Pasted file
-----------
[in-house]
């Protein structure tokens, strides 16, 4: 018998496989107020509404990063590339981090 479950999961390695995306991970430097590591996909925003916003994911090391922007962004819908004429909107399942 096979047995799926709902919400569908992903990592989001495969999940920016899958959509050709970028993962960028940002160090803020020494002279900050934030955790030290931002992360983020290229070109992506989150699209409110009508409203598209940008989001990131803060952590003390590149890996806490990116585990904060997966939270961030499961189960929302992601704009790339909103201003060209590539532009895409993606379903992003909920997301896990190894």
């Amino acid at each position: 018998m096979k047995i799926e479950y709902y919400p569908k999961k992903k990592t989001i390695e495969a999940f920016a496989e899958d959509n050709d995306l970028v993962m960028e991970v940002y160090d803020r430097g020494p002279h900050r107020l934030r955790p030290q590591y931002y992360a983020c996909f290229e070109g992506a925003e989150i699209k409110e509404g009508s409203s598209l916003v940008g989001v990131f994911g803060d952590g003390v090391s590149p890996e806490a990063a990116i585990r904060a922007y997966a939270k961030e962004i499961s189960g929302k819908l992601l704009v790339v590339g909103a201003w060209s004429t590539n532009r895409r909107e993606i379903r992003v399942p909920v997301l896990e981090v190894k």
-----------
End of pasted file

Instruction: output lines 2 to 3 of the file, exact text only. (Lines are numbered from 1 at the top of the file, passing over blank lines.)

């Protein structure tokens, strides 16, 4: 018998496989107020509404990063590339981090 479950999961390695995306991970430097590591996909925003916003994911090391922007962004819908004429909107399942 096979047995799926709902919400569908992903990592989001495969999940920016899958959509050709970028993962960028940002160090803020020494002279900050934030955790030290931002992360983020290229070109992506989150699209409110009508409203598209940008989001990131803060952590003390590149890996806490990116585990904060997966939270961030499961189960929302992601704009790339909103201003060209590539532009895409993606379903992003909920997301896990190894």
């Amino acid at each position: 018998m096979k047995i799926e479950y709902y919400p569908k999961k992903k990592t989001i390695e495969a999940f920016a496989e899958d959509n050709d995306l970028v993962m960028e991970v940002y160090d803020r430097g020494p002279h900050r107020l934030r955790p030290q590591y931002y992360a983020c996909f290229e070109g992506a925003e989150i699209k409110e509404g009508s409203s598209l916003v940008g989001v990131f994911g803060d952590g003390v090391s590149p890996e806490a990063a990116i585990r904060a922007y997966a939270k961030e962004i499961s189960g929302k819908l992601l704009v790339v590339g909103a201003w060209s004429t590539n532009r895409r909107e993606i379903r992003v399942p909920v997301l896990e981090v190894k």